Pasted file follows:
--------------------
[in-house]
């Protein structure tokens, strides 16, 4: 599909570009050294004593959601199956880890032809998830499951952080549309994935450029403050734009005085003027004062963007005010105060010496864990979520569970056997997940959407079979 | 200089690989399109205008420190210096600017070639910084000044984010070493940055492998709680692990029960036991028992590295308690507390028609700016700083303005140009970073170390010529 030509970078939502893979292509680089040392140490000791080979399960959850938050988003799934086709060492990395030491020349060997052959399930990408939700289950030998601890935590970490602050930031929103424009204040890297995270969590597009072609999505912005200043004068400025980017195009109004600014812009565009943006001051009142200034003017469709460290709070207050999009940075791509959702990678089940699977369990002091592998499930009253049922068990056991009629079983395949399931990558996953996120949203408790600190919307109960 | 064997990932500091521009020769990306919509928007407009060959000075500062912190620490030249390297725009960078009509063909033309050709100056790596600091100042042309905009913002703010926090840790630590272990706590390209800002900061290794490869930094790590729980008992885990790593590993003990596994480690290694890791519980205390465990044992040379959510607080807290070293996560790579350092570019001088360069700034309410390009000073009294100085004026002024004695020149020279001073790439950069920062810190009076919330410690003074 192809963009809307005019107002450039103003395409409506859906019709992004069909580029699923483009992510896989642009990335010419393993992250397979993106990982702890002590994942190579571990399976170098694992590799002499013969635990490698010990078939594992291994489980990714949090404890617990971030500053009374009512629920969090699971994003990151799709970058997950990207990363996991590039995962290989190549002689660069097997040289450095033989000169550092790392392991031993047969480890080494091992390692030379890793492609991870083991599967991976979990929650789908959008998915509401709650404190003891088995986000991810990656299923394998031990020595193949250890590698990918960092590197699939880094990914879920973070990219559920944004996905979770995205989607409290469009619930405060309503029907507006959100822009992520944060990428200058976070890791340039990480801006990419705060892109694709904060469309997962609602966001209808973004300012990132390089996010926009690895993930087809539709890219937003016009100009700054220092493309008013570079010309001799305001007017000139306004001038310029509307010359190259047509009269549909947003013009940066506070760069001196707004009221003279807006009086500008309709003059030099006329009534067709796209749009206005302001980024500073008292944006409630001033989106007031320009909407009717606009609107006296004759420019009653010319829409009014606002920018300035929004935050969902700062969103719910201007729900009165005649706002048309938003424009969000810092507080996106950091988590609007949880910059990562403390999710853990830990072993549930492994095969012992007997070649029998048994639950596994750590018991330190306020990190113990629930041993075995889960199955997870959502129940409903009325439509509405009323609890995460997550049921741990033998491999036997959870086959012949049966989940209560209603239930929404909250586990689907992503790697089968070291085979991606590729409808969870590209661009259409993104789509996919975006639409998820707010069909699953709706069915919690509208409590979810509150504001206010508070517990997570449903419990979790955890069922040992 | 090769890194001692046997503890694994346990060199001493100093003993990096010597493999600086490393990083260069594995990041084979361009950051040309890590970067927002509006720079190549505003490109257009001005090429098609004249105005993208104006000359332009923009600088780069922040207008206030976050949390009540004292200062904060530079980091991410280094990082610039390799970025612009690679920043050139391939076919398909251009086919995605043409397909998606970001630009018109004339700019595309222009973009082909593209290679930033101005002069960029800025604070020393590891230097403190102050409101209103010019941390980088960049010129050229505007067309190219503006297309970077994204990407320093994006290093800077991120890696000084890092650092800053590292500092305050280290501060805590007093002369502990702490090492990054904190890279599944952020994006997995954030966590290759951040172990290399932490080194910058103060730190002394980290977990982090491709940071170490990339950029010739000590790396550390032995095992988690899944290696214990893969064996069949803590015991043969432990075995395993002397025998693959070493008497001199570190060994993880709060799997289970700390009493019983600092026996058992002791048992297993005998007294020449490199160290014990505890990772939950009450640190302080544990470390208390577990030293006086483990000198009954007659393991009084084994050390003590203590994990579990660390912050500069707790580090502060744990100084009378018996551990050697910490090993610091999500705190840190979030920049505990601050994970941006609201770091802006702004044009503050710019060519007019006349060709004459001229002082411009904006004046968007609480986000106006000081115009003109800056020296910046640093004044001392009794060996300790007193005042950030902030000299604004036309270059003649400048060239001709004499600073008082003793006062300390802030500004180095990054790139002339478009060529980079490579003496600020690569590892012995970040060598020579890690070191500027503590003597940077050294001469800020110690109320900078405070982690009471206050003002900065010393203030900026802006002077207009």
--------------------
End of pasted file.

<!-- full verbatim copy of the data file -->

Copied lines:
[in-house]
């Protein structure tokens, strides 16, 4: 599909570009050294004593959601199956880890032809998830499951952080549309994935450029403050734009005085003027004062963007005010105060010496864990979520569970056997997940959407079979 | 200089690989399109205008420190210096600017070639910084000044984010070493940055492998709680692990029960036991028992590295308690507390028609700016700083303005140009970073170390010529 030509970078939502893979292509680089040392140490000791080979399960959850938050988003799934086709060492990395030491020349060997052959399930990408939700289950030998601890935590970490602050930031929103424009204040890297995270969590597009072609999505912005200043004068400025980017195009109004600014812009565009943006001051009142200034003017469709460290709070207050999009940075791509959702990678089940699977369990002091592998499930009253049922068990056991009629079983395949399931990558996953996120949203408790600190919307109960 | 064997990932500091521009020769990306919509928007407009060959000075500062912190620490030249390297725009960078009509063909033309050709100056790596600091100042042309905009913002703010926090840790630590272990706590390209800002900061290794490869930094790590729980008992885990790593590993003990596994480690290694890791519980205390465990044992040379959510607080807290070293996560790579350092570019001088360069700034309410390009000073009294100085004026002024004695020149020279001073790439950069920062810190009076919330410690003074 192809963009809307005019107002450039103003395409409506859906019709992004069909580029699923483009992510896989642009990335010419393993992250397979993106990982702890002590994942190579571990399976170098694992590799002499013969635990490698010990078939594992291994489980990714949090404890617990971030500053009374009512629920969090699971994003990151799709970058997950990207990363996991590039995962290989190549002689660069097997040289450095033989000169550092790392392991031993047969480890080494091992390692030379890793492609991870083991599967991976979990929650789908959008998915509401709650404190003891088995986000991810990656299923394998031990020595193949250890590698990918960092590197699939880094990914879920973070990219559920944004996905979770995205989607409290469009619930405060309503029907507006959100822009992520944060990428200058976070890791340039990480801006990419705060892109694709904060469309997962609602966001209808973004300012990132390089996010926009690895993930087809539709890219937003016009100009700054220092493309008013570079010309001799305001007017000139306004001038310029509307010359190259047509009269549909947003013009940066506070760069001196707004009221003279807006009086500008309709003059030099006329009534067709796209749009206005302001980024500073008292944006409630001033989106007031320009909407009717606009609107006296004759420019009653010319829409009014606002920018300035929004935050969902700062969103719910201007729900009165005649706002048309938003424009969000810092507080996106950091988590609007949880910059990562403390999710853990830990072993549930492994095969012992007997070649029998048994639950596994750590018991330190306020990190113990629930041993075995889960199955997870959502129940409903009325439509509405009323609890995460997550049921741990033998491999036997959870086959012949049966989940209560209603239930929404909250586990689907992503790697089968070291085979991606590729409808969870590209661009259409993104789509996919975006639409998820707010069909699953709706069915919690509208409590979810509150504001206010508070517990997570449903419990979790955890069922040992 | 090769890194001692046997503890694994346990060199001493100093003993990096010597493999600086490393990083260069594995990041084979361009950051040309890590970067927002509006720079190549505003490109257009001005090429098609004249105005993208104006000359332009923009600088780069922040207008206030976050949390009540004292200062904060530079980091991410280094990082610039390799970025612009690679920043050139391939076919398909251009086919995605043409397909998606970001630009018109004339700019595309222009973009082909593209290679930033101005002069960029800025604070020393590891230097403190102050409101209103010019941390980088960049010129050229505007067309190219503006297309970077994204990407320093994006290093800077991120890696000084890092650092800053590292500092305050280290501060805590007093002369502990702490090492990054904190890279599944952020994006997995954030966590290759951040172990290399932490080194910058103060730190002394980290977990982090491709940071170490990339950029010739000590790396550390032995095992988690899944290696214990893969064996069949803590015991043969432990075995395993002397025998693959070493008497001199570190060994993880709060799997289970700390009493019983600092026996058992002791048992297993005998007294020449490199160290014990505890990772939950009450640190302080544990470390208390577990030293006086483990000198009954007659393991009084084994050390003590203590994990579990660390912050500069707790580090502060744990100084009378018996551990050697910490090993610091999500705190840190979030920049505990601050994970941006609201770091802006702004044009503050710019060519007019006349060709004459001229002082411009904006004046968007609480986000106006000081115009003109800056020296910046640093004044001392009794060996300790007193005042950030902030000299604004036309270059003649400048060239001709004499600073008082003793006062300390802030500004180095990054790139002339478009060529980079490579003496600020690569590892012995970040060598020579890690070191500027503590003597940077050294001469800020110690109320900078405070982690009471206050003002900065010393203030900026802006002077207009």